New England electric power generation is heavily dependent on natural gas and now, one town at a time, utilities and pipelines are expanding their systems to add more residential, commercial and industrial natural gas customers.
On Thursday, Vermont Gas Systems announced that it is seeking regulatory approval for Phase 2 of its Addison Natural Gas Project (ANGP), which would extend service to portions of Addison and Rutland counties and the International Paper mill in Ticonderoga, VT.
“This second phase of the project will establish the infrastructure to bring natural gas service to Rutland many years sooner than otherwise possible, at no additional cost to Vermonters, by leveraging revenues from International Paper,” Vermont Gas said. The company anticipates filing a formal petition with the Vermont Public Service Board in mid-November.
Vermont Gas already serves more than 45,000 customers in Franklin and Chittenden counties. Bringing natural gas to Addison County is expected to bring $200 million in energy savings over the next twenty years, while reducing emissions by 300,000 tons, according to Vermont Gas CEO Don Gilbert. “These economic and environmental benefits continue to grow significantly if natural gas service is extended to Rutland. That is why many Addison and Rutland county residents, employers and community organizations have expressed their support for natural gas and the economic and environmental benefits to their communities,” he said.
ANGP, which would add a 41-mile extension to Vermont Gas’ western Vermont natural gas system, has been endorsed by Gov. Peter Shumlin, Middlebury College, the Middlebury Select Board, the Middlebury Planning Commission, and Cabot Creamery, one of the area’s largest employers (seeDaily GPI, May 20). Gas to be transported through the proposed pipeline originates in western Canada.
Further south, the New Canaan, CT, Utilities Commission has invited representatives from Yankee Gas and Connecticut Natural Gas (CNG) to a public hearing Wednesday to discuss bringing natural gas to the town. An initial overview performed by the commission concluded that switching the town and its schools from oil to natural gas would save at least $250,000 a year.
“The proximity of the Tennessee gas pipeline, running through Waveny Park, provides the town with the means to tap into natural gas supplies from traditional production sources in Texas and Louisiana or newer production in Pennsylvania,” according to the committee report. “The question then is how and where to connect the pipeline to serve New Canaan’s energy needs.”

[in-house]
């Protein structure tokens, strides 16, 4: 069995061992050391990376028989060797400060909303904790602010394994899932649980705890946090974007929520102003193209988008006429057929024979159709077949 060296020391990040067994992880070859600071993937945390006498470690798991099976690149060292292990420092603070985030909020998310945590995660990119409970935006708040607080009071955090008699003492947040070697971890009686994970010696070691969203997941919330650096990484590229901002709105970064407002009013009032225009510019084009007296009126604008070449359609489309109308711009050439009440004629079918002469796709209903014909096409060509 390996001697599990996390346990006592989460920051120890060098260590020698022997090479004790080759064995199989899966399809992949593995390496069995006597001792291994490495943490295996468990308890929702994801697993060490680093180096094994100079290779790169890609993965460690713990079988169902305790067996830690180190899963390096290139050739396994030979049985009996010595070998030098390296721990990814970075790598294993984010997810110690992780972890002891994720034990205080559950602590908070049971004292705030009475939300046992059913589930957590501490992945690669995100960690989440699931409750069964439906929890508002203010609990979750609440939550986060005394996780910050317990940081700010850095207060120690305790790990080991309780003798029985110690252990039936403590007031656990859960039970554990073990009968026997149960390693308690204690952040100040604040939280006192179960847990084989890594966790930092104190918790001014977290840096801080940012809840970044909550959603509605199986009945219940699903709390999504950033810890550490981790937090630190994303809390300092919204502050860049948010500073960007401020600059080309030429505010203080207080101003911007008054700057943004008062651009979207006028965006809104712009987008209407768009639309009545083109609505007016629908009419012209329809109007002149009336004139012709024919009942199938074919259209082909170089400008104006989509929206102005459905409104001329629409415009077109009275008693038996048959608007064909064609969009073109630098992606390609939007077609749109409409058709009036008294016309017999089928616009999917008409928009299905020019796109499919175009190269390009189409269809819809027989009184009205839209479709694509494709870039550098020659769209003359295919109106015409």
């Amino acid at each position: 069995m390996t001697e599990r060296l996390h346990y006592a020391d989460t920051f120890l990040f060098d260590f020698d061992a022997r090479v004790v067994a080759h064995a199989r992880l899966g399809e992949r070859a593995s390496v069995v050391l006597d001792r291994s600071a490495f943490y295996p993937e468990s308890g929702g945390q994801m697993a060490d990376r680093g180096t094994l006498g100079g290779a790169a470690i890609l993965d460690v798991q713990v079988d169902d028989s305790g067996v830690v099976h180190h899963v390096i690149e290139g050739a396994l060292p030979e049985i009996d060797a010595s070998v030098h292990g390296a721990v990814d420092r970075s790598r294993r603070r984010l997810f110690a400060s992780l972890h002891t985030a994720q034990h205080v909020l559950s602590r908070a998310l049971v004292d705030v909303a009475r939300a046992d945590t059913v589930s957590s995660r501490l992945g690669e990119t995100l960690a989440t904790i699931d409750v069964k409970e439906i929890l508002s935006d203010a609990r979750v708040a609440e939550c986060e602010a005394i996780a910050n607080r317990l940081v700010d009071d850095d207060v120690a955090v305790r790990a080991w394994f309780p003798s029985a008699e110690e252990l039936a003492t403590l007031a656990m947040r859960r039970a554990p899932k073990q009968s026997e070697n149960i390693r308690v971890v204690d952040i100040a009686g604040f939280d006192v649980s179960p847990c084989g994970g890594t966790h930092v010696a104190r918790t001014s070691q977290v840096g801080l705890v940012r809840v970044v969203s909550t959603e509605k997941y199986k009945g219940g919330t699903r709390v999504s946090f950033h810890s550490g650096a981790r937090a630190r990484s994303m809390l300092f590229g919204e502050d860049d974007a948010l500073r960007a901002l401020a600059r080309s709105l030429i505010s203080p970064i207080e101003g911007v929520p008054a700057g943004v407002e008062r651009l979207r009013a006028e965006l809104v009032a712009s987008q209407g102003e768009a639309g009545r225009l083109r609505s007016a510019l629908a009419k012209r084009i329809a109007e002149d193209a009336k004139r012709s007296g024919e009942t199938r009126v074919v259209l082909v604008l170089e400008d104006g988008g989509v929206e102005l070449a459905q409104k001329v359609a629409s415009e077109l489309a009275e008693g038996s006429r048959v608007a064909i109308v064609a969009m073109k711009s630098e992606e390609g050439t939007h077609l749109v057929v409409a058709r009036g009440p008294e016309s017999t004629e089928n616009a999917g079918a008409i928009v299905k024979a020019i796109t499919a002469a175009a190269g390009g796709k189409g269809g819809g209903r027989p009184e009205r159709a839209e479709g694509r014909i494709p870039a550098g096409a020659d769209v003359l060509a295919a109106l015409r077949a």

Earlier this year, Yankee, CNG and Southern Connecticut Gas said they were “working together to dramatically redefine how to expand their systems to meet customers’ needs and provide savings to Connecticut residents and businesses alike.” The three gas companies filed a comprehensive joint gas expansion plan in June with the Public Utilities Regulatory Authority and Department of Energy and Environmental Protection outlining how they would meet gas expansion goals proposed in Gov. Dannel Malloy’s comprehensive energy strategy and legislation adopted by the state’s legislature (seeDaily GPI, July 11). The plan outlined a structured approach to add approximately 280,000 new gas heating customers over the next 10 years.
New England’s natural gas infrastructure will be increasingly under pressure from demand growth from the power sector in coming years, with 11 of 14 sub-regions expected to exceed constraint capacity levels on more than 30 days/year under the current infrastructure, according to Benjamin D’Antonio, counsel and analyst for the New England States Committee on Electricity (see Daily GPI,Sept. 30).
A quarterly update of various regional efforts to coordinate natural gas and electric markets released last month by the Federal Energy Regulatory Commission showed that the New England and Northeast generation markets will continue to be the most gas-dependent during the upcoming heating season (see Daily GPI, Sept. 20). The Commission recently passed an interim order that would make it easier for Northeast generators to substitute oil if natural gas was in short supply or was too high-priced. Preliminary estimates call for Northeast generators to replace as much as 6.2-9.8 GW of coal-fired capacity with gas by 2015.
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